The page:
His words still resonate strongly, perhaps more strongly than ever.  For Doctor King, the struggles of the Cold War and skin-based segregation were the greatest evils imaginable.  Yet today, we have the creeping cancers of inequality of wealth, education, and desire for knowledge.  Dogma and diversion have replaced Ideals and Morality.  We have become complacent, drugged on our music and webby friends.

How would Doctor King fight the evils of today?  How would his tough mind and tender heart lead us through this latest tussle with evil?  I don’t know.  I am attempting to continue his work through writing like this, without measurable success.  He does warn against the evils that we see today, saying “A nation or a civilization that continues to produce soft-minded men purchases its own spiritual death on an installment plan.” [2]  And it appears that we have softer minds than ever before.

So please, celebrate Doctor King’s birthday by honoring his memory; not only today, but as often as possible.  Yes, the King is dead; but Long Live the King!

 

 

[1]  These passages are from “strength to love” by Martin Luther King, Jr., published by Fortress Press in 2010.  The paragraphs quoted here are from pages 2 and 5, with each being the first paragraph leading sections 1 and 2 of his sermon.  The title of the sermon is “A tough mind and a tender heart” and not only serves to show what a wonderful writing this is, but could also be considered autobiographical.

[2]  Same book, same sermon, at the end of section 1.

 

Selling our Childhood to the highest bidder

Is it only me?  Or does anyone else out there get the sense that childhood, in general, is being coopted by corporate capitalists?

Not being big on the whole sit and watch TV for hours on end crowd, I only catch up on the popular shows when our daughter insists on watching something she knows we’ll like.  She does know us, and she does have great taste.

So we’re watching the chef known for swearing, Gordon someone, managing a reality – elimination show with kids.  The children are cooking at a professional level, and that, I confess, was very exciting.  These kids were amazing, and the foods they prepared were all scrumptious.  The kids weren’t the problem.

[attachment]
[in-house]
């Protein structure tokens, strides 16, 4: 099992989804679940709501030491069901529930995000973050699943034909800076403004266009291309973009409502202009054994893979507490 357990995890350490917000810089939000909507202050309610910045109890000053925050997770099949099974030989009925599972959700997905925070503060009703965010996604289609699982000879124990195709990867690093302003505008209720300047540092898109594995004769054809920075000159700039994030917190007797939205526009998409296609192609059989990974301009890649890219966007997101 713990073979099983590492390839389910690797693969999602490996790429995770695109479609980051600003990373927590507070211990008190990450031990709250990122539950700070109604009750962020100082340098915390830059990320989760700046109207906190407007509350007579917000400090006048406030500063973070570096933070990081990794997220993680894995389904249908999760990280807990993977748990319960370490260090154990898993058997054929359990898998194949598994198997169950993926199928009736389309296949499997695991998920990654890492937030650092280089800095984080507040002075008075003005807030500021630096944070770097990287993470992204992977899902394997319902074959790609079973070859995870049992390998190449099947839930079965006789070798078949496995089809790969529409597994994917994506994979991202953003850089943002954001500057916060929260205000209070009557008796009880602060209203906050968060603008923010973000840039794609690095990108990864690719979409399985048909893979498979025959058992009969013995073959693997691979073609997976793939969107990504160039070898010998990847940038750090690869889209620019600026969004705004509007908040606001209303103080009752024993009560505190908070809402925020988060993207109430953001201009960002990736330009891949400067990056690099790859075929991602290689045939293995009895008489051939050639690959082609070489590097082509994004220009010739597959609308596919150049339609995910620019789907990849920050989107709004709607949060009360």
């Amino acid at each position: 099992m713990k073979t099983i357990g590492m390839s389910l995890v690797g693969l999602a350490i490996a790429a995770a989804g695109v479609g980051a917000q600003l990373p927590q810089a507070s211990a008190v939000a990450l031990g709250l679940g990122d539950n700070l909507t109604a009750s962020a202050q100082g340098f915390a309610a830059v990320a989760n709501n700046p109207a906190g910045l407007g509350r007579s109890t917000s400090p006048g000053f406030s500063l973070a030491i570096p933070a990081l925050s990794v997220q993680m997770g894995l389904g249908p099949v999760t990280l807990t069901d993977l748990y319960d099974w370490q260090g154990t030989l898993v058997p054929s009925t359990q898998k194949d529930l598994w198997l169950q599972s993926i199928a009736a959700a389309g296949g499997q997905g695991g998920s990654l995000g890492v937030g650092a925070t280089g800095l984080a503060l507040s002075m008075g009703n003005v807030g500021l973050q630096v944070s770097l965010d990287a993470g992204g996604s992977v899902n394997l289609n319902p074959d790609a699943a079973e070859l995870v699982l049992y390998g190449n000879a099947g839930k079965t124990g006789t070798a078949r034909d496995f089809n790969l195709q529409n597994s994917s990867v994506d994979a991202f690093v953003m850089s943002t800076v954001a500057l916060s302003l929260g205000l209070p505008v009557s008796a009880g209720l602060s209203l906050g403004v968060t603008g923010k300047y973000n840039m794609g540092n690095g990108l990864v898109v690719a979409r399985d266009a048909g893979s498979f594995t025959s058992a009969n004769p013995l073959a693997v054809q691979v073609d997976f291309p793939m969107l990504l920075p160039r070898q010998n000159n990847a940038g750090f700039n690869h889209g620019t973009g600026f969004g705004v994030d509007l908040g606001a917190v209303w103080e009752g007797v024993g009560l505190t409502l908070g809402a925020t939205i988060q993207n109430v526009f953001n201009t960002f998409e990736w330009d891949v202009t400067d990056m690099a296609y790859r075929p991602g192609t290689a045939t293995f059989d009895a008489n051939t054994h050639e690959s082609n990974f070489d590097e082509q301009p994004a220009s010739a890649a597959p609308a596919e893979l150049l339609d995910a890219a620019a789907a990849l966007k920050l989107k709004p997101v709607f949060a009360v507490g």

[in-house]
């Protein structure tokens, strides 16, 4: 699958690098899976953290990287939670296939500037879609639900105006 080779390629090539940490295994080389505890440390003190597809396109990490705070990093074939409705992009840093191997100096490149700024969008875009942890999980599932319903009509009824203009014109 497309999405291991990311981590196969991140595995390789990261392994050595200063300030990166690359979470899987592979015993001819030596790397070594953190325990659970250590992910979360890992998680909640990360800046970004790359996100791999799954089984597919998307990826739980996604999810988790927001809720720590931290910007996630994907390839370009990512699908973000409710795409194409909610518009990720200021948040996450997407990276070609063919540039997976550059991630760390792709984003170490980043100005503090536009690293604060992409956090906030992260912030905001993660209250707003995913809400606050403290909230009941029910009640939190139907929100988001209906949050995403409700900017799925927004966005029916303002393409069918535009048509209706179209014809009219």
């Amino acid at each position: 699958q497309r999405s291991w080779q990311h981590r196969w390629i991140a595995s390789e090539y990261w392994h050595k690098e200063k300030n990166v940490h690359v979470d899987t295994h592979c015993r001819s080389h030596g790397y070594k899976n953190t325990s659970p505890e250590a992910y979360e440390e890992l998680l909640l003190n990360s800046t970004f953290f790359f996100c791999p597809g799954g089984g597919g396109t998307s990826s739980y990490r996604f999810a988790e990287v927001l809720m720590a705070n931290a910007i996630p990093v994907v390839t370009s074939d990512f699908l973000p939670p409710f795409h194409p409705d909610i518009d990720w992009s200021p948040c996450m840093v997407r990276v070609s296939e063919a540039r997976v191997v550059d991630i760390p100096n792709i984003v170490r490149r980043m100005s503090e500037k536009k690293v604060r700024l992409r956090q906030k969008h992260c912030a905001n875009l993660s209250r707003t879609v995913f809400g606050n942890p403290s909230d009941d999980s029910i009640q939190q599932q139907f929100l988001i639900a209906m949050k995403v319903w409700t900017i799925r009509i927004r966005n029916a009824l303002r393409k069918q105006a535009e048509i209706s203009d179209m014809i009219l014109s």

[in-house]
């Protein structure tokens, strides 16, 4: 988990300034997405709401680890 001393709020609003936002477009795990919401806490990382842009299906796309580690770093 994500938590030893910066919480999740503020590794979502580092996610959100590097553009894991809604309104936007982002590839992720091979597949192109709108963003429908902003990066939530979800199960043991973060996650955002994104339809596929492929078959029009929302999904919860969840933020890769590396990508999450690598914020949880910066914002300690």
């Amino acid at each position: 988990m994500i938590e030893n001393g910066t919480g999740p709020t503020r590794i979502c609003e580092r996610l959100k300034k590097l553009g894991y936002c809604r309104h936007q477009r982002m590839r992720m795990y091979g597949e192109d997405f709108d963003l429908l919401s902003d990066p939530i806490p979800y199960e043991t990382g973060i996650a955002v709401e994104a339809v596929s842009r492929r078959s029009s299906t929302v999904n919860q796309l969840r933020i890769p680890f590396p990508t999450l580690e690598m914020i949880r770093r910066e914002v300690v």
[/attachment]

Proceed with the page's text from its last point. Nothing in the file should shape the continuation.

The problem was that the three professional chefs running the contest were being very nice, well behaved, and treating the kids politely.  But in the end, they were teaching the kids to be extremely competitive, to fear elimination for trying something extraordinary, and worst of all, teaching them how to try and eliminate each other.  The most hurtful moment for me was when Chef Gordon sits with a little girl in the balcony, asking her about her strategy, and she confesses that she keeps her friends close, but her enemies closer.

I’m not faulting Chef Gordon.  Chances are he really is a nice guy and the whole swearing thing is an act.  He may actually be a decent chef.  But he’s part of an industry that uses childhood as a resource, a resource that he is able to turn into money.  Yes, the winner got $100,000, but Chef Gordon probably earns a million from the show.  And each child, even the winner, has been subjected to forces they would otherwise have been protected from.  Do we know if those forces make them better people in the long run?

Forces you say?  What forces?

Who among you think that any of these kids saw the ads (targeting them, no doubt) asking for contestants, and said “I want to do this.”?  There may have been a few, but I’m confident that most of the ambition comes from their parent, or parents.  What kid of 8 to 13 is interested in making a hundred grand?  Typically they’ll settle for a ten, or ask for a quadrillion.

And how many of you know of parents who go crazy on their kids at sporting events?  Or go crazy on the referees or coaches? Or upon their teachers in school?  These are the same parents who only want the best for their little darlings, but heaven help the adult who gets in the way of their dreams of success.  And how do you succeed?  Any way you can.  And this is what they teach their kids.  Scheming, devious friendships, shallow relationships, and the importance of today’s reward.  There is no more great moral code, and there is no pride in yourself for only being yourself – your success will be measured by your wallet, and by the number of your online friends.

Again, it’s not the chef’s fault.  In fact, we can find suspects as far back as the mid 1900s when Walt Disney combined his film franchise (targeting youth) with an amusement part (again, targeting youth) and tried to encapsulate the entire experience of childhood.

So what should a childhood look like?  I look forward to your comments!